Robin Stephenson is the national lead for social media and senior regional organizer at Bread for the World.
By Donna Pususta Neste
Justice work is hard. Those who desire their government to work for all its citizens are up against some mighty forces that seek to maintain the status quo. There are those who benefit from others’ poverty, vulnerability, and voicelessness. These people are few in number in a society, but their power runs deep and wide, because they have the funds and know-how to spread misinformation and buy influence. There is a general attitude of indifference among many who are comfortable and refuse to see the root causes of the suffering of people who are poor.
Justice workers are also up against fear. People are often afraid to use their power. They are afraid of retribution by those who want everything to remain the same, a fear not always unfounded. They are also up against a certain kind of powerlessness that comes with poverty.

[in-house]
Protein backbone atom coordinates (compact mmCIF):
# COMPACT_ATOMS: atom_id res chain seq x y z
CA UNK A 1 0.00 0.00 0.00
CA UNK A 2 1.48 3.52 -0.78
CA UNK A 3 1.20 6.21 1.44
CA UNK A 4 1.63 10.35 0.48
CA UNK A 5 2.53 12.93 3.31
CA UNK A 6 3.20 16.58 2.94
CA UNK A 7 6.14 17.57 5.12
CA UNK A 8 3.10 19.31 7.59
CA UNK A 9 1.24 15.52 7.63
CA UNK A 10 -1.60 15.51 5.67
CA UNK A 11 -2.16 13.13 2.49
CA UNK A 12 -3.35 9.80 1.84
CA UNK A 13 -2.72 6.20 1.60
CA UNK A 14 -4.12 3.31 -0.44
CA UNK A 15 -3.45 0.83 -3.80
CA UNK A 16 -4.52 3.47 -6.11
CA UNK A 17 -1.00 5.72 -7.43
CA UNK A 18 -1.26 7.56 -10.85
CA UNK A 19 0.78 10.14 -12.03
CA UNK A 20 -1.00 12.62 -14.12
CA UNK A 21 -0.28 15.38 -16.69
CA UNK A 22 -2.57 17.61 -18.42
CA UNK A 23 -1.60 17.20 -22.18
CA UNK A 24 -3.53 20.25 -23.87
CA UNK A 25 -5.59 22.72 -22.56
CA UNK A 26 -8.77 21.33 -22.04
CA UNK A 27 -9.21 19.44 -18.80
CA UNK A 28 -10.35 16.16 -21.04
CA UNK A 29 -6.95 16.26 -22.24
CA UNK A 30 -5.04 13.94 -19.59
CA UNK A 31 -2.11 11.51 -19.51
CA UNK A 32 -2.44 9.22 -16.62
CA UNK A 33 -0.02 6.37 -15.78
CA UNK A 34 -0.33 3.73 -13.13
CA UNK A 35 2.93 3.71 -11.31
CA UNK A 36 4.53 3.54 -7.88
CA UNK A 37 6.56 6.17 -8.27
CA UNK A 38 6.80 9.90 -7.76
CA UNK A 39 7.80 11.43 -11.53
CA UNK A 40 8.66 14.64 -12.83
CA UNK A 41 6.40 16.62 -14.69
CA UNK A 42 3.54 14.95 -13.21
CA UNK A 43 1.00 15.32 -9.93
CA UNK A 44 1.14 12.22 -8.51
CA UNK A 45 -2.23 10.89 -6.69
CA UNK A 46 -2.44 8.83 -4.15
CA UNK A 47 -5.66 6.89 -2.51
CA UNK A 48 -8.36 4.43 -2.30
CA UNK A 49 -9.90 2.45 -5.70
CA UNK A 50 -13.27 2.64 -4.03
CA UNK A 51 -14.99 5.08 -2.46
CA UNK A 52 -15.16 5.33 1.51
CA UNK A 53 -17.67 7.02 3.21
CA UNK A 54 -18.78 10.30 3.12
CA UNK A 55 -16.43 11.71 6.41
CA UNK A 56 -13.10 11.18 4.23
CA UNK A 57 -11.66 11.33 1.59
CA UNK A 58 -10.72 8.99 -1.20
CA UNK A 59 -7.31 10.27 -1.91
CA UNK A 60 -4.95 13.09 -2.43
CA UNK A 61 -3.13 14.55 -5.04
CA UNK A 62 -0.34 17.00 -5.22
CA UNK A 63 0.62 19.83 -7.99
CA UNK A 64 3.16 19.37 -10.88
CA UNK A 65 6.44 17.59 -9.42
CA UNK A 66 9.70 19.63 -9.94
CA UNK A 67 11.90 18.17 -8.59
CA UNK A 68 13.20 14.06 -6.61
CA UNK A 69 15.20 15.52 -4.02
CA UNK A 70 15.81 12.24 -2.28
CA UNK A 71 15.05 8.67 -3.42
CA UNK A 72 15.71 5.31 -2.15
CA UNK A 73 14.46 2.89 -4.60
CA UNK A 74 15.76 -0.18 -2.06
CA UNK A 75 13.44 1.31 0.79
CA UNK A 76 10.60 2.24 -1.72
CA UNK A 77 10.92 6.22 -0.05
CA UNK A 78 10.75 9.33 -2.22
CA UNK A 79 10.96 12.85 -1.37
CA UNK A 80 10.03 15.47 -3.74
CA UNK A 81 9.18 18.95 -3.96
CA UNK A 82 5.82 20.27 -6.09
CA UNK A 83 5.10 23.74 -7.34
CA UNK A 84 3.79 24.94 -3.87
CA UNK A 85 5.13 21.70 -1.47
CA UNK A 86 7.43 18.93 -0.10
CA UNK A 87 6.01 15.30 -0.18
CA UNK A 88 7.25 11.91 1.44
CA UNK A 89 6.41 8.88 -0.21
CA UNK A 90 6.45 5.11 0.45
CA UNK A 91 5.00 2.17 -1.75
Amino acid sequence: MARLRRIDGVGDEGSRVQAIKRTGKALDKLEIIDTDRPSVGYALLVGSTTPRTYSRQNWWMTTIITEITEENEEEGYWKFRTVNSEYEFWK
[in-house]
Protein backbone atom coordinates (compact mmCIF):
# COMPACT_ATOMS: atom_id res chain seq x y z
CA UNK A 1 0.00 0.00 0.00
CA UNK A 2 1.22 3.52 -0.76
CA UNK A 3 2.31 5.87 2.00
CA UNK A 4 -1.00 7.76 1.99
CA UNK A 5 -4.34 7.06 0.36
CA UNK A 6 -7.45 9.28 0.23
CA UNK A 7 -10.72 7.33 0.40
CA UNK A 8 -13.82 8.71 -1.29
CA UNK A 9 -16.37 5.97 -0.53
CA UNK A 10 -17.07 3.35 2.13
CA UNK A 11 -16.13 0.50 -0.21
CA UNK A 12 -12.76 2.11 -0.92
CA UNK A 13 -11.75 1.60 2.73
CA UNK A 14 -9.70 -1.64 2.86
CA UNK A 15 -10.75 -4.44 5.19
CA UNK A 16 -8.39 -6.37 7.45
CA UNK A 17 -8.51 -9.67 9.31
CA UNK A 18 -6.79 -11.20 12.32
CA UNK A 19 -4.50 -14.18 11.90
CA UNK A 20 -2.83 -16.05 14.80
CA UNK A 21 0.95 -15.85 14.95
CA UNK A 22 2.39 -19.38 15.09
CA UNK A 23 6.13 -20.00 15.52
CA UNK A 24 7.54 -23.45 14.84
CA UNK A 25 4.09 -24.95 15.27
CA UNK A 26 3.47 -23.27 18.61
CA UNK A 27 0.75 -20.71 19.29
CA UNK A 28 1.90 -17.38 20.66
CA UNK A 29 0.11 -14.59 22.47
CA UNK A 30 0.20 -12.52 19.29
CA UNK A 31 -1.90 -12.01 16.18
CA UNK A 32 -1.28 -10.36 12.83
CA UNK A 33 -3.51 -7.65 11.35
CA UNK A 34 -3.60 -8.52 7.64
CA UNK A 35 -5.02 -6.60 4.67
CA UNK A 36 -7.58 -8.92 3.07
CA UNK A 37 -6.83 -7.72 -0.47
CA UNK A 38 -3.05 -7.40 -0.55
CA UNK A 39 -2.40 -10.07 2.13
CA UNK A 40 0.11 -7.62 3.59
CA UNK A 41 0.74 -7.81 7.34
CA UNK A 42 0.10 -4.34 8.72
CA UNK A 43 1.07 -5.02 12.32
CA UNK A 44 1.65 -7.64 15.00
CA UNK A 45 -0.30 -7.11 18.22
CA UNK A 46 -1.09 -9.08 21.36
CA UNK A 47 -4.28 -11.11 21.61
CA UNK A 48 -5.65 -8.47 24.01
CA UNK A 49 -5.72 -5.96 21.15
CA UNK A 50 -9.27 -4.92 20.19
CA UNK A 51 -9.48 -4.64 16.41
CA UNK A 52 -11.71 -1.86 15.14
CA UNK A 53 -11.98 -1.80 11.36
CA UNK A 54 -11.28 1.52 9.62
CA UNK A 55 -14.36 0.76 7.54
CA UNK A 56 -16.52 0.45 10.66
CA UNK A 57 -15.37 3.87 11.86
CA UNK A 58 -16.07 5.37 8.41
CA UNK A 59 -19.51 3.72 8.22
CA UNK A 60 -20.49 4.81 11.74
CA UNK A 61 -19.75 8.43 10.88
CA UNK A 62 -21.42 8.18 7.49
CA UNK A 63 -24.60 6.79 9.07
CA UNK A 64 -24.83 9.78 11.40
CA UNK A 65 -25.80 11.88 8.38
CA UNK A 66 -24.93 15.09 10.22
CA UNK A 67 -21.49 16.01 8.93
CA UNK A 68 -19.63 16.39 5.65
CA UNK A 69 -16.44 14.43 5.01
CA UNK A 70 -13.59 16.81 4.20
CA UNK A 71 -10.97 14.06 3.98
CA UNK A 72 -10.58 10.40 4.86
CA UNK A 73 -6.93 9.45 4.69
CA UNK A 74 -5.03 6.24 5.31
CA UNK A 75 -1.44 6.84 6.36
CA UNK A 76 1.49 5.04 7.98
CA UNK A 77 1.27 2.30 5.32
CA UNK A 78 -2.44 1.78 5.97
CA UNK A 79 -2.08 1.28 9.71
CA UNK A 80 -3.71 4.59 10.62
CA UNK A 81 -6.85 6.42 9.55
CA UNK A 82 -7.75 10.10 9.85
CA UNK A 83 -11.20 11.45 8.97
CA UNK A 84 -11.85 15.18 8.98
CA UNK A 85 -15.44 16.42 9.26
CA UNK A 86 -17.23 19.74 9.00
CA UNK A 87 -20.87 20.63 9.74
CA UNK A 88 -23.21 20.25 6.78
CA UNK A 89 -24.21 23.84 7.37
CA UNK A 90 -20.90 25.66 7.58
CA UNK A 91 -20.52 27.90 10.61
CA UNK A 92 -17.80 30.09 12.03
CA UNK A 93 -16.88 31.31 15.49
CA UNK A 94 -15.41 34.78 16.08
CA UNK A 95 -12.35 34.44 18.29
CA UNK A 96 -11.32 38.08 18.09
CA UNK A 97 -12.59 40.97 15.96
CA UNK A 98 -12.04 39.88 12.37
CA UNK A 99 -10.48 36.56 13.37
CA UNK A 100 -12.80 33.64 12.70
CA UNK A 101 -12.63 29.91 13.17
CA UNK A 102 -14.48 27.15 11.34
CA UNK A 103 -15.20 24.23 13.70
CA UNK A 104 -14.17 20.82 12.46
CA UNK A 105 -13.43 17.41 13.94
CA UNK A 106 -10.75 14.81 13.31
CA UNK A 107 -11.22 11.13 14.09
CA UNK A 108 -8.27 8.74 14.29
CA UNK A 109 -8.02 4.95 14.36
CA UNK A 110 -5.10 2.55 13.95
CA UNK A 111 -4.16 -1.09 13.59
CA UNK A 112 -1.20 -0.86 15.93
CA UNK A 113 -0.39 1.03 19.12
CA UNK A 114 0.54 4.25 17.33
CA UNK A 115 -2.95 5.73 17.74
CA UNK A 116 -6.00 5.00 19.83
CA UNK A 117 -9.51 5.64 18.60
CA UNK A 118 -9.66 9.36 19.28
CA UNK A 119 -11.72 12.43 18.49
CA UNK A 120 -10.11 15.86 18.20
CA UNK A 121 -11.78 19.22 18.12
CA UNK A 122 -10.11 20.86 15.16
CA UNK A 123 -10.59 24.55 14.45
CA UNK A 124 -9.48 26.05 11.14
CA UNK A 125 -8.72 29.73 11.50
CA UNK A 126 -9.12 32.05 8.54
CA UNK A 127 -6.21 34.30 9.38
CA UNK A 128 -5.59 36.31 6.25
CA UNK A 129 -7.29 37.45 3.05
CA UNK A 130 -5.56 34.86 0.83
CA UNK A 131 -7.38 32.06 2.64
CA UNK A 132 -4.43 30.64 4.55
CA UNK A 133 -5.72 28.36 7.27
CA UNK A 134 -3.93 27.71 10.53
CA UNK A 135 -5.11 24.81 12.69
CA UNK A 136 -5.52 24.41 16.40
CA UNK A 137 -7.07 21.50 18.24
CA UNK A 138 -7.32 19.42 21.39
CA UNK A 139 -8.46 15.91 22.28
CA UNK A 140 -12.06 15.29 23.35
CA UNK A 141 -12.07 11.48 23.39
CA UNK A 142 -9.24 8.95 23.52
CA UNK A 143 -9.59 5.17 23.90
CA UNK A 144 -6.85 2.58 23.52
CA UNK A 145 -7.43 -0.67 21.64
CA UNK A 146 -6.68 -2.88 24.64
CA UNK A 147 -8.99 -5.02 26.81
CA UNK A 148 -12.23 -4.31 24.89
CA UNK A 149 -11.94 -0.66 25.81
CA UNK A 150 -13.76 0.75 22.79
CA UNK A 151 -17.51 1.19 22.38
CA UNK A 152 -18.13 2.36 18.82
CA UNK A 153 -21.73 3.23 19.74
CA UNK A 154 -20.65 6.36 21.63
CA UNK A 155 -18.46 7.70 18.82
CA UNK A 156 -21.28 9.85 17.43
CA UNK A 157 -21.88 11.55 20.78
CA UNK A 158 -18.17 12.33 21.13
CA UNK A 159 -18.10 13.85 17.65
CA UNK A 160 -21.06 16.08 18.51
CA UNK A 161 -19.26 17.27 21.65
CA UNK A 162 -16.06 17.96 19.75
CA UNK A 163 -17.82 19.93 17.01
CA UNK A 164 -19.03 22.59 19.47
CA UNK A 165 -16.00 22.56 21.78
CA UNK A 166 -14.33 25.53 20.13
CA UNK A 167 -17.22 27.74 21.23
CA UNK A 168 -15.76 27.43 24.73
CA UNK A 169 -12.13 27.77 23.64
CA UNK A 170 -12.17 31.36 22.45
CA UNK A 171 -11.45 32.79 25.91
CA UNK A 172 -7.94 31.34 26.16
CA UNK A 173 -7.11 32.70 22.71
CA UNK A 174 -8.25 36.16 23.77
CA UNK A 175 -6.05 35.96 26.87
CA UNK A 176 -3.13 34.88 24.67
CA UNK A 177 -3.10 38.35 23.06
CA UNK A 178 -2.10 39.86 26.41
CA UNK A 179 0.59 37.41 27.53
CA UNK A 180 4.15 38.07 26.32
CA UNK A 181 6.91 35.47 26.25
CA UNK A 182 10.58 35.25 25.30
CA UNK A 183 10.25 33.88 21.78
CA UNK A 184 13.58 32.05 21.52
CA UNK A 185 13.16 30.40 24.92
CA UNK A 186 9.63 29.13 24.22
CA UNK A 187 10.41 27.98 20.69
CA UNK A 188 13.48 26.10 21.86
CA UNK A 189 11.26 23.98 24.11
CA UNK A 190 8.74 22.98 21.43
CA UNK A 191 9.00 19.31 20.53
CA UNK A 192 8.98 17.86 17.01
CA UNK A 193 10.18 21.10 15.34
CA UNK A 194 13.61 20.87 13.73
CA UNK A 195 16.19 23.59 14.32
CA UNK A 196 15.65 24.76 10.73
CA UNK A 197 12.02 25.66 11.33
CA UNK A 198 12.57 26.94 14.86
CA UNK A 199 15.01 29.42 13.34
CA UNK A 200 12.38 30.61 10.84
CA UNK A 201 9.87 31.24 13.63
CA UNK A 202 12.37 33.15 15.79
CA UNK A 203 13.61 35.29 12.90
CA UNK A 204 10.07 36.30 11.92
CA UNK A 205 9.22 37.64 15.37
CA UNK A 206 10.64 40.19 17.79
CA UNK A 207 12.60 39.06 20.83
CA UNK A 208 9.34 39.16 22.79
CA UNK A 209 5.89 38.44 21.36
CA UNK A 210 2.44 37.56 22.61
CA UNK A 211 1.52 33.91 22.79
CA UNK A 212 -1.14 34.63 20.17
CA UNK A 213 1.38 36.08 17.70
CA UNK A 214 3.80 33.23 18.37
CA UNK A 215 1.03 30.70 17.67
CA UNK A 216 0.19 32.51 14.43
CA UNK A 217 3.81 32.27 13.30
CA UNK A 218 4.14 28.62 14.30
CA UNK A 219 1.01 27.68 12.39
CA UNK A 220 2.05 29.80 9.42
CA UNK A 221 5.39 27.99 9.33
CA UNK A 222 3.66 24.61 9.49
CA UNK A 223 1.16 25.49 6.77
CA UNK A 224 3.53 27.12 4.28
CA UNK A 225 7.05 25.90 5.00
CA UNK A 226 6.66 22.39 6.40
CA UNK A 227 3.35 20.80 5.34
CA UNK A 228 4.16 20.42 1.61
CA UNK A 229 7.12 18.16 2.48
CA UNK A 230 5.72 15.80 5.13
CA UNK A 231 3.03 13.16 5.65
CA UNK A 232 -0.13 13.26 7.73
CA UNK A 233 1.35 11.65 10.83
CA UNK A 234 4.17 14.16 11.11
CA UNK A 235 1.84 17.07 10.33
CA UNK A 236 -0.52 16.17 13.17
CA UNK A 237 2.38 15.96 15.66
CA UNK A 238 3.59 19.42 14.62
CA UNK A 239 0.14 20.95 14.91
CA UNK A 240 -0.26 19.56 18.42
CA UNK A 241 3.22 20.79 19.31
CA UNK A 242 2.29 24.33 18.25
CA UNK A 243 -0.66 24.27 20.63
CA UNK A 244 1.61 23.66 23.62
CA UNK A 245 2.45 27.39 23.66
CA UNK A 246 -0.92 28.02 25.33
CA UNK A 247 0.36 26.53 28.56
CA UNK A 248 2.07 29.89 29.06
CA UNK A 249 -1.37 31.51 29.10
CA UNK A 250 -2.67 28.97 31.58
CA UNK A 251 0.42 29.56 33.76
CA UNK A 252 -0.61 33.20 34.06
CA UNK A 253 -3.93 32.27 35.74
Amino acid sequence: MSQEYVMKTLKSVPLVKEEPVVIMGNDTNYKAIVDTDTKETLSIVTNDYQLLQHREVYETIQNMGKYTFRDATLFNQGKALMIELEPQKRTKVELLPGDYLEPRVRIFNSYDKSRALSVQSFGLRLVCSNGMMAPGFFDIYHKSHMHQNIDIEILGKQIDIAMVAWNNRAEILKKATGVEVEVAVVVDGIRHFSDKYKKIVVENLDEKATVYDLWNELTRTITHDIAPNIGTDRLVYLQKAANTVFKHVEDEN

Their most natural allies—people who struggle to support themselves and their families—have little time for the actions necessary to alleviate the state of their existence: to go to city hall to protest a law that infringes on their rights, to visit their representatives in Washington to advocate for a law that would benefit them, or to study policies that hold them back. Most of their time is used on actions necessary to survive. To walk their children to day care before hopping a bus to a job that barely sustains them. To spend most of their free time visiting clothes closets, food pantries, and community meals in order to make ends meet and feed their children. To keep seemingly endless appointments with government bureaucrats in order to turn in applications, proofs, and justifications of their needs.